British Olympic cyclist CHRIS FROOME recently won the 2013 Tour de France. He spoke to Eve Middleton before the race about the country’s special place in his life and career
How much time on average do you spend in France every year?
Quite a bit – for racing there is the Critérium International in Corsica and the Critérium Dauphiné in Switzerland and France [Froome won both events this year] and then obviously the Tour de France. I moved to Monaco two years ago, so I like to say that I live in the south of France. All the training I’m doing is around there and over into Italy sometimes.
Where are your favourite places to train near Monaco?
I like the mountains, as it’s quieter and the roads are generally better for cycling. Normally I go up to La Turbie behind Monaco, then down across to Peille and over to Saint-André-de-la-Roche on the outskirts of Nice. For recovery rides the coast is more scenic, not to mention flatter.
When in France where do you like to spend your days off?
During the season I don’t get the chance to travel too much – during down time you want to be in bed or on the couch. However, last year I went to Saint-Émilion for a small Critérium race after the Tour de France – it was more of a fun event, so that felt like a holiday. It was beautiful area; a real change of scenery with rolling vineyards and very quiet small towns.
The area around Saint-Émilion is famed for its gastronomy – did you enjoy any dish in particular?
Yes – I had duck for one of the first times in France and certainly enjoyed that.
When in Monaco do you have the chance to use your French?
You can get by not speaking French in Monaco, but it definitely helps as doing all your admin and anything on the phone you have to speak French. My French isn’t the best but it’s getting better the longer I spend here.
Where did you learn French?
Growing up in Kenya, I was taught French at school there and then at secondary school in South Africa I did the equivalent of A-level French. In the peloton a lot of the riders are French and you hear a lot of the language being spoken; it’s something I’m around quite a lot.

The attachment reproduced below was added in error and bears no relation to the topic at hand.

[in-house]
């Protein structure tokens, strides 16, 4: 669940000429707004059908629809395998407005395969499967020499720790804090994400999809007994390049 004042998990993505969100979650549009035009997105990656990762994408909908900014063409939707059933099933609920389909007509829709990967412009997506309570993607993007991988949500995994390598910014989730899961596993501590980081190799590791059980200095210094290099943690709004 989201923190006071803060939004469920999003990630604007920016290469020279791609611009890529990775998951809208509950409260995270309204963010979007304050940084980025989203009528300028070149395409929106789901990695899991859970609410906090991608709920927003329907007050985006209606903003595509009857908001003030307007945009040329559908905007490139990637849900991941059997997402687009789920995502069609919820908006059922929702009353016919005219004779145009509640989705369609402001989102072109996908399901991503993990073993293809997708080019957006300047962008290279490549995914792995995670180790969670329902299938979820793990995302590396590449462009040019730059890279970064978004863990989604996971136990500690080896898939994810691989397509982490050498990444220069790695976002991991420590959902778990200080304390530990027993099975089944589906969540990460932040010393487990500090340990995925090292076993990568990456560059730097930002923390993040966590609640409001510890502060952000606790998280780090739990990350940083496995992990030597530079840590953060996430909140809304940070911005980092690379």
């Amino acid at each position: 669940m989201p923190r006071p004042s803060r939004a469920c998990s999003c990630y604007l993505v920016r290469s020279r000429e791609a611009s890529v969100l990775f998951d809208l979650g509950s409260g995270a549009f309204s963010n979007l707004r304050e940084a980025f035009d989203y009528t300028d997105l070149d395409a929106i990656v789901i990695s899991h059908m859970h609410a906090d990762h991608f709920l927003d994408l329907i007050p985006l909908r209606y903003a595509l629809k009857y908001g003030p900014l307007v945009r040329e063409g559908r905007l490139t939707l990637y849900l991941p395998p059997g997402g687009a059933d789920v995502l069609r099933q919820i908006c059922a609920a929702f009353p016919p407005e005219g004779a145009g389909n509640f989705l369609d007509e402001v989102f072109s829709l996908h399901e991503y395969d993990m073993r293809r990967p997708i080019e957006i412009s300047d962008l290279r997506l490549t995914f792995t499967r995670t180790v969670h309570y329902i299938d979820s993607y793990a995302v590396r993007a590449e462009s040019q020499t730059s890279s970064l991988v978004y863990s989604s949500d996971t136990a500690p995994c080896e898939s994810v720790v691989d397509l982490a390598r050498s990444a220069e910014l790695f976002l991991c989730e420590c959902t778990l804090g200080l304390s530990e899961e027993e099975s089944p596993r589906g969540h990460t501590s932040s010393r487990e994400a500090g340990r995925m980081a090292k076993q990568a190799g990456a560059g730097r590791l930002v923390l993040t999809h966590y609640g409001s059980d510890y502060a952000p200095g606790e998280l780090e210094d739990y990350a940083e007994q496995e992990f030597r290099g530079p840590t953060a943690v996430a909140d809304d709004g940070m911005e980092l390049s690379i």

Are there any amusing expressions or anecdotes that you’ve picked up in French?
Not many that I’d like to repeat!
When you’re in France do you enjoy a particular dish or food speciality?
I love a steak tartare when I’m training; it’s pretty good value and not something that’s going to be overcooked, obviously. The French have a very relaxed mentality towards their food and it’s nice to be able to enjoy that out of the [racing] season.
Let’s talk about the Tour de France – do you have a particular type of stage that you enjoy?
The last stage is the one that we all look forward to, rolling on to the Champs-Élysées at the end. This year is a bit different as they’re planning to have the finish in the late evening. I’m also looking forward to the mountain stages in the Alps.
How do you feel about the start in Corsica?
The first week of the Tour de France is always very stressful as the riders fight for position. In Corsica the roads are undulating and winding, with lots of lefts and rights, so it’s going to be tough to navigate those first three days.
How do you find attitudes towards cycling in France?
That’s one of the things that makes the Tour de France so special – the way that it’s embraced by the public. People make a day of it, coming to camp on the side of the road to watch us and have their picnic while we go past; it makes you feel that the Tour de France has a special connection with the French public.
When you have a break, do you plan to visit more of France now that you’re based in Monaco?
Absolutely – although I haven’t even been to Cannes yet and that’s within 60 kilometres. So there are definitely places that I’d like to see, but it will have to wait until we finish racing at the end of October.